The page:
The phase of more elaborate analysis started in July 1991, in collaboration with the Centre for Ecological Sciences, Indian Institute of Science, Bangalore. This resulted in a voluminous output of analysed data, which have been presented in a comprehensive matrix consisting of the four categories of populations, the constitutional, religious, occupational and locational. These sets of data, together with a map were released by Shri Arjun Singh, Minister of Human Resource Development, on 24 December 1991. The last workshop on the People of India project was held at the Indian Institute of Social and Economic Change in Bangalore, where the preliminary results of the analysis presented by the A.S.I. were discussed by distinguished scholars.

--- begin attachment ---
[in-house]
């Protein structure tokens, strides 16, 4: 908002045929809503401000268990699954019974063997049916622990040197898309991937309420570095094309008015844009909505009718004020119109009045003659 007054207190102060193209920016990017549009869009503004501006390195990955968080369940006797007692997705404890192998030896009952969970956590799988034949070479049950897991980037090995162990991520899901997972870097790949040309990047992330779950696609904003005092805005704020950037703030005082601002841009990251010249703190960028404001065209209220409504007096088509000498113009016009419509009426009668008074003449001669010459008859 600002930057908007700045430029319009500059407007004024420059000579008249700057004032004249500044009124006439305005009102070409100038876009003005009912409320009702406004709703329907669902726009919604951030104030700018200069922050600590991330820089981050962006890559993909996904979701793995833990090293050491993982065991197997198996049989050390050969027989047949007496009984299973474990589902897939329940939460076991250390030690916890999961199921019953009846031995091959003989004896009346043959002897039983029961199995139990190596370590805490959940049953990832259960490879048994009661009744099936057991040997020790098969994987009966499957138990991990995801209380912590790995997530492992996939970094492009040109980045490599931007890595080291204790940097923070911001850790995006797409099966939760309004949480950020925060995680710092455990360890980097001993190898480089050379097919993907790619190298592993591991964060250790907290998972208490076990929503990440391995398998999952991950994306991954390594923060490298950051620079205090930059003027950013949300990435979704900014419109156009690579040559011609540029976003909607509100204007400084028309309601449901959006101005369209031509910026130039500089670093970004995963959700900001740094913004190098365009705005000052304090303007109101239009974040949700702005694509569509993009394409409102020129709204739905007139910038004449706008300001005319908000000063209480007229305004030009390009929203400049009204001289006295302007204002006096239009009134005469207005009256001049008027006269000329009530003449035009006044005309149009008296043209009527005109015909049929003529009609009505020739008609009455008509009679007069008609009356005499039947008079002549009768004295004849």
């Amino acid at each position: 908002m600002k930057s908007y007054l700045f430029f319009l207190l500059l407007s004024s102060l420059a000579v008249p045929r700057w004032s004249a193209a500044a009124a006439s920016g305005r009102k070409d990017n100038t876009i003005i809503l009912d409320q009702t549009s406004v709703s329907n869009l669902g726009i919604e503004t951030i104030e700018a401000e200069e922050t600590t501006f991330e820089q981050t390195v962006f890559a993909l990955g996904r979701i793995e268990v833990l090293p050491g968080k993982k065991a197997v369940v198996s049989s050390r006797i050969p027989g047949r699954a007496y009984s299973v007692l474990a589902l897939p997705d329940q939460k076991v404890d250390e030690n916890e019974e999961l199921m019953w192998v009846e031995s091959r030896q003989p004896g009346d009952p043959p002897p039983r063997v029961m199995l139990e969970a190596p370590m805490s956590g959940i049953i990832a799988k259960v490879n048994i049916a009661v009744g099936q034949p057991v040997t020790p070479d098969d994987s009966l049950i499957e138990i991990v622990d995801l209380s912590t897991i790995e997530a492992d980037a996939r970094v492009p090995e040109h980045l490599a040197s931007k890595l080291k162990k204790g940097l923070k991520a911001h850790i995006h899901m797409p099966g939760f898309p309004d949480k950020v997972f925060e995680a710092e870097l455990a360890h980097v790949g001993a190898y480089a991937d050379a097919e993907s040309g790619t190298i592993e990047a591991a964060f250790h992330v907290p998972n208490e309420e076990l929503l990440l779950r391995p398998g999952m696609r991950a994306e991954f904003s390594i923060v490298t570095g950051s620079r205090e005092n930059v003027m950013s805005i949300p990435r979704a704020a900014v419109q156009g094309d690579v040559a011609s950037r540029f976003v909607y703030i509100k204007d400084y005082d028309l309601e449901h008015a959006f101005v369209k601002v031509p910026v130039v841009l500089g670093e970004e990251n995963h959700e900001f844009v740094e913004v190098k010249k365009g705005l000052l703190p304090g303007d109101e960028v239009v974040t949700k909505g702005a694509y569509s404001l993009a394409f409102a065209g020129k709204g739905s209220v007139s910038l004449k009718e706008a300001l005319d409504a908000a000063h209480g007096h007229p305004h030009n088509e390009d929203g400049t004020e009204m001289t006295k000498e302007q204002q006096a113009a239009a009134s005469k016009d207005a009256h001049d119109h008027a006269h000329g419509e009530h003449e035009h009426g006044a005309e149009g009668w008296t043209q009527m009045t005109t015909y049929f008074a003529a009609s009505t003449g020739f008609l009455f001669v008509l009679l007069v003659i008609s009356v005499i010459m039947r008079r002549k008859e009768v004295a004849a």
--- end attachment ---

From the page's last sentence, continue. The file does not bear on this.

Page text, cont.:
It should be noted that the study of the communities has been inducted in 3581 villages and 1011 towns situated in 421 districts of the states and union territories of India. The information was collected from about 25,000 informants by our scholars, 500 of them over the period 1985 to 1992. Therefore, the observations relate to this limited time frame and to the universe of the ethnographic project titled People or India. The percentages relate strictly to the responses made by the Informants to the questionnaire contained in the schedule guideline and computer format, and to the queries made by the investigators at the places of investigation.